One of the things I love about the work we do is the opportunity to gather evidence related to our field. Recently CLASS partnered with our sister organization, Mamre, in Brisbane Australia, along with our good friends from Chatham University in Pittsburgh to explore family engagement patterns. We were particularly interested in looking at the differences in family engagement between families who have children with disability labels compared to families who have children without disabilities.
So, we identified 50 families in Pittsburgh, and 50 in Brisbane, 25 of which had children with disabilities, and 25 whose children did not have disabilities in both cities. We then proceeded to conduct a community engagement survey, developed at Harvard University, with these 100 families. This survey was designed by Robert Putnam, a renowned sociologist and prolific researcher on social capital and community engagement.
We recently completed the research and are now in the process of examining the data for trends and findings. In the early analysis we are discovering what seems to be some interesting cultural and disability related trends. Of course we plan to write this up and share it more widely, but here are some aspects of interest:
* In both the US and Australia, children without disabilities are much more likely than children with disabilities to have friends who do not have disabilities, but there is no significant difference in whether the two groups have friends with disabilities.
* Families in Australia who have a child with a disability are much less likely to go to a friends home or community events compared to other groups.
* US families were more likely than Australian families to go out to dinner and Australian families who have children with disabilities were the least likely (of all 4 cohorts) to go out to dinner.
* Australian families who have a child with a disability appear to feel most lonely in their neighborhood compared to all other groups.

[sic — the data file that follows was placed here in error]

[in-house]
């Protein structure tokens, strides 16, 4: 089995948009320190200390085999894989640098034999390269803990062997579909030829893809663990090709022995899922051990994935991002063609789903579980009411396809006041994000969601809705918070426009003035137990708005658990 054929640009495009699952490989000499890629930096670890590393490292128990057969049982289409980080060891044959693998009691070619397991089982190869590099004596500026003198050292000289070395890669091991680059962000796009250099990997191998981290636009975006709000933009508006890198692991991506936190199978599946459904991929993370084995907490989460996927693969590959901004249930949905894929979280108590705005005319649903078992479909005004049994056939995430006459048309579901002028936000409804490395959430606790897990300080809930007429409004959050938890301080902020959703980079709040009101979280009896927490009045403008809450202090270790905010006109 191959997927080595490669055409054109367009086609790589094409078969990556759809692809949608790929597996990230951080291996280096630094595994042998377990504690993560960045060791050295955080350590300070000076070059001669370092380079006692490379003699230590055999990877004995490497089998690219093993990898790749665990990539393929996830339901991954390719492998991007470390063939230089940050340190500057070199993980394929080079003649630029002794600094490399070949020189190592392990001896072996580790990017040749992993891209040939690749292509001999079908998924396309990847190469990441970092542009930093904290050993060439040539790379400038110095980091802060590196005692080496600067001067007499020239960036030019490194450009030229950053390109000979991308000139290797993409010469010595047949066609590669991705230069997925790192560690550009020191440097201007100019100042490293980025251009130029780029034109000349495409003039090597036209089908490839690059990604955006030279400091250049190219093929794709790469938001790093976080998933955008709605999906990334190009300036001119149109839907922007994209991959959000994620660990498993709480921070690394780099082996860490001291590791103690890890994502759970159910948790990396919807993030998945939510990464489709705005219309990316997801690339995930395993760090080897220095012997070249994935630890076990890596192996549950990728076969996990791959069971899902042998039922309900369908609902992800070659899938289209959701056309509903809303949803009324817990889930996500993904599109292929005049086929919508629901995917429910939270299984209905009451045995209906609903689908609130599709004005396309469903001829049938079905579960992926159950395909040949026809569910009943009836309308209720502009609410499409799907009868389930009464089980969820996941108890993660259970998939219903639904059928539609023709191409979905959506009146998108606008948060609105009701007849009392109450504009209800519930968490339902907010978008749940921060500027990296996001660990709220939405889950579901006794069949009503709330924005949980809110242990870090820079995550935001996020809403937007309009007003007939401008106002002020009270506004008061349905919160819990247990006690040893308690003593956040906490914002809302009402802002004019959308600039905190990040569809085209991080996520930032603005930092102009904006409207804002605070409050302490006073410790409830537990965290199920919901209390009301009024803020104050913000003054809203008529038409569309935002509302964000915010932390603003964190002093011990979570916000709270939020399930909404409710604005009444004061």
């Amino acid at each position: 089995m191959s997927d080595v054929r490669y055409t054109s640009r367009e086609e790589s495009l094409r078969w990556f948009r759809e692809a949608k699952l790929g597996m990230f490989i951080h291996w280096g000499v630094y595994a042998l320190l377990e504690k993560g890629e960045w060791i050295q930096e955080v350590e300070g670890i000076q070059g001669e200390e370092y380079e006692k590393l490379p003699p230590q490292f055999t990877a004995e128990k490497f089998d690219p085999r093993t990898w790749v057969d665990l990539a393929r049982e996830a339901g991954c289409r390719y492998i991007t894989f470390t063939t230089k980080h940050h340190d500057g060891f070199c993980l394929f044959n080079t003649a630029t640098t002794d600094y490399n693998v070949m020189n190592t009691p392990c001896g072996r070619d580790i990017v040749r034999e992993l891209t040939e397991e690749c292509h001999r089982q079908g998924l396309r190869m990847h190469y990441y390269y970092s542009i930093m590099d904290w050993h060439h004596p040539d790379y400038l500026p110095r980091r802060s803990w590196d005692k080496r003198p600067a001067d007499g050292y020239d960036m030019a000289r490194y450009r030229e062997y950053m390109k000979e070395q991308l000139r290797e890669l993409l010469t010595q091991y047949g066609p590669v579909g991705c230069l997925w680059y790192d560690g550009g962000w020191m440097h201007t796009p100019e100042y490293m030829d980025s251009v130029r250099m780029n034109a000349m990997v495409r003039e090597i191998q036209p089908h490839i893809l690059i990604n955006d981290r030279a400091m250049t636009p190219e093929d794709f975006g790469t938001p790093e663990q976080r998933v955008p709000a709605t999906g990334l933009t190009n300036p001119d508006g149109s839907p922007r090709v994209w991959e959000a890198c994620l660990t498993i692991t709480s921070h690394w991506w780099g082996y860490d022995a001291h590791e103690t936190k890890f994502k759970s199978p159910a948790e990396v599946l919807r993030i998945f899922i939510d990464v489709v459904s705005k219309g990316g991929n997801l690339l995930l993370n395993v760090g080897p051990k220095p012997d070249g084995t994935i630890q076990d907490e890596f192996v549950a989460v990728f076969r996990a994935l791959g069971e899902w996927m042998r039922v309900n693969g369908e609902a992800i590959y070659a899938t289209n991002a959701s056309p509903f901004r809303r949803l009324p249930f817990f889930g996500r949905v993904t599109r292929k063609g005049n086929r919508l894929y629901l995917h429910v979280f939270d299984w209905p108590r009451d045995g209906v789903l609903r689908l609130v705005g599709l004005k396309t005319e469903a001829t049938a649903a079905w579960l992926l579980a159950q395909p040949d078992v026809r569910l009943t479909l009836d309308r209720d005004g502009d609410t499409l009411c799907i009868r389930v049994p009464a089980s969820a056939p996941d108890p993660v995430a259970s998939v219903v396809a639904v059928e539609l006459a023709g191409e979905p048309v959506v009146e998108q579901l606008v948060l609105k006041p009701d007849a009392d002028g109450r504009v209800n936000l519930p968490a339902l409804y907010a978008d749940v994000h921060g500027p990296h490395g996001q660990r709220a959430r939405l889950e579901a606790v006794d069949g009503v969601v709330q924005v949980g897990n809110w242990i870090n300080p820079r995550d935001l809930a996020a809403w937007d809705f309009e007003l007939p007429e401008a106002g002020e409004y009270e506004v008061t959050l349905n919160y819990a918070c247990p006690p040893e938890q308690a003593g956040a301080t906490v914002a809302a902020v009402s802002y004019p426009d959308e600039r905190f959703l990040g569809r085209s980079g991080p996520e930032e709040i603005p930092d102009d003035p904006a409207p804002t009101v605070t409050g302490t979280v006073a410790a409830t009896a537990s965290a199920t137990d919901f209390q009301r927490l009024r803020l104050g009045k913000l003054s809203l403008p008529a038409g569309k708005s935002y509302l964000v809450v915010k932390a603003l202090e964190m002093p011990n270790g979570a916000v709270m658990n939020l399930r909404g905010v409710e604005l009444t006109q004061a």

* In both the US and Australia, children with disabilities tend to not see their school friends outside of school as often as children who do not have disabilities.
These are but a few of the findings, but we think this kind of information is important for a number of reasons. We know that community engagement is a key step in building social capital, yet for most of us, we rarely get formal exposure to engagement protocols. Rather, we learn how to engage by observing others engage. If this is the case, and the families who have children with disabilities tend to engage less, then their children get less chances to observe engagement protocols - and, in turn, may have a more difficult time engaging at all. This, in fact, may be one of the reasons why adults with disabilities, on average, tend to have less social capital than their non-disabled peers.
There is so much more we need to learn about community engagement and social capital, but studies like the family engagement exploration we are doing offer a good start. Once our analysis is complete we will report the findings and I will be sure to share key aspects in this blog.